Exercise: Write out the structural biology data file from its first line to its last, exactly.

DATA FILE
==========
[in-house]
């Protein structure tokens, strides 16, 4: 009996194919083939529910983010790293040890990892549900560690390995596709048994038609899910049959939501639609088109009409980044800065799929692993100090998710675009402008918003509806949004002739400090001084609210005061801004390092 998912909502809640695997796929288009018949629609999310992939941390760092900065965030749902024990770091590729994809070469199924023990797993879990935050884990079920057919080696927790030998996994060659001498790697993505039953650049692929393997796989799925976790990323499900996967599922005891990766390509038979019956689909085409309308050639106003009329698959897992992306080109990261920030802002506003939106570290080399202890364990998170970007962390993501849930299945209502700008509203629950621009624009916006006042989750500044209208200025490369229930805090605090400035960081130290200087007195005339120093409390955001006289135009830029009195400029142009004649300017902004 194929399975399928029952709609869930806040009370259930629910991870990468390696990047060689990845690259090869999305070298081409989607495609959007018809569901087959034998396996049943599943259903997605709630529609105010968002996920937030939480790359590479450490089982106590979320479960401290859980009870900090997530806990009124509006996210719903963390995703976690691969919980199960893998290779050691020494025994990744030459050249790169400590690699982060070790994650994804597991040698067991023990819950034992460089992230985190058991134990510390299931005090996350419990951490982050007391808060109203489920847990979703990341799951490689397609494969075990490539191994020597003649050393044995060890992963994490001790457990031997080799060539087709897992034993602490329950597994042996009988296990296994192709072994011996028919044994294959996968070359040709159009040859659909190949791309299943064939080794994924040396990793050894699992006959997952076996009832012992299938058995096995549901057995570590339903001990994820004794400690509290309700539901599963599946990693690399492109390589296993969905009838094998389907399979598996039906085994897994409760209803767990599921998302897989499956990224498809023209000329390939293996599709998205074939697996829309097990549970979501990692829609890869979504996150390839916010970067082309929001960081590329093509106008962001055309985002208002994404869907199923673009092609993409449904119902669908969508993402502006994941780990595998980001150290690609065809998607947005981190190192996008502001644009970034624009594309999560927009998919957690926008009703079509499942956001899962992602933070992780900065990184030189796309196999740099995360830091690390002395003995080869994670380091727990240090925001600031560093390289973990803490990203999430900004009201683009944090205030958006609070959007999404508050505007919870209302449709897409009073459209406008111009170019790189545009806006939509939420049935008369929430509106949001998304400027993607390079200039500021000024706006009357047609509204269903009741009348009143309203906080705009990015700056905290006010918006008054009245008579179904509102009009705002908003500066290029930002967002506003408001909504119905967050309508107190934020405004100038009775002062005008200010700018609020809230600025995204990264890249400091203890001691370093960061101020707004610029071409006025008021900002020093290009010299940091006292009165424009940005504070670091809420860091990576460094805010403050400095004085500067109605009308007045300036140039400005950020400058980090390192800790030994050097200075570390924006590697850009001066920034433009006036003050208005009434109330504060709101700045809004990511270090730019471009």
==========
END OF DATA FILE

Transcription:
[in-house]
């Protein structure tokens, strides 16, 4: 009996194919083939529910983010790293040890990892549900560690390995596709048994038609899910049959939501639609088109009409980044800065799929692993100090998710675009402008918003509806949004002739400090001084609210005061801004390092 998912909502809640695997796929288009018949629609999310992939941390760092900065965030749902024990770091590729994809070469199924023990797993879990935050884990079920057919080696927790030998996994060659001498790697993505039953650049692929393997796989799925976790990323499900996967599922005891990766390509038979019956689909085409309308050639106003009329698959897992992306080109990261920030802002506003939106570290080399202890364990998170970007962390993501849930299945209502700008509203629950621009624009916006006042989750500044209208200025490369229930805090605090400035960081130290200087007195005339120093409390955001006289135009830029009195400029142009004649300017902004 194929399975399928029952709609869930806040009370259930629910991870990468390696990047060689990845690259090869999305070298081409989607495609959007018809569901087959034998396996049943599943259903997605709630529609105010968002996920937030939480790359590479450490089982106590979320479960401290859980009870900090997530806990009124509006996210719903963390995703976690691969919980199960893998290779050691020494025994990744030459050249790169400590690699982060070790994650994804597991040698067991023990819950034992460089992230985190058991134990510390299931005090996350419990951490982050007391808060109203489920847990979703990341799951490689397609494969075990490539191994020597003649050393044995060890992963994490001790457990031997080799060539087709897992034993602490329950597994042996009988296990296994192709072994011996028919044994294959996968070359040709159009040859659909190949791309299943064939080794994924040396990793050894699992006959997952076996009832012992299938058995096995549901057995570590339903001990994820004794400690509290309700539901599963599946990693690399492109390589296993969905009838094998389907399979598996039906085994897994409760209803767990599921998302897989499956990224498809023209000329390939293996599709998205074939697996829309097990549970979501990692829609890869979504996150390839916010970067082309929001960081590329093509106008962001055309985002208002994404869907199923673009092609993409449904119902669908969508993402502006994941780990595998980001150290690609065809998607947005981190190192996008502001644009970034624009594309999560927009998919957690926008009703079509499942956001899962992602933070992780900065990184030189796309196999740099995360830091690390002395003995080869994670380091727990240090925001600031560093390289973990803490990203999430900004009201683009944090205030958006609070959007999404508050505007919870209302449709897409009073459209406008111009170019790189545009806006939509939420049935008369929430509106949001998304400027993607390079200039500021000024706006009357047609509204269903009741009348009143309203906080705009990015700056905290006010918006008054009245008579179904509102009009705002908003500066290029930002967002506003408001909504119905967050309508107190934020405004100038009775002062005008200010700018609020809230600025995204990264890249400091203890001691370093960061101020707004610029071409006025008021900002020093290009010299940091006292009165424009940005504070670091809420860091990576460094805010403050400095004085500067109605009308007045300036140039400005950020400058980090390192800790030994050097200075570390924006590697850009001066920034433009006036003050208005009434109330504060709101700045809004990511270090730019471009």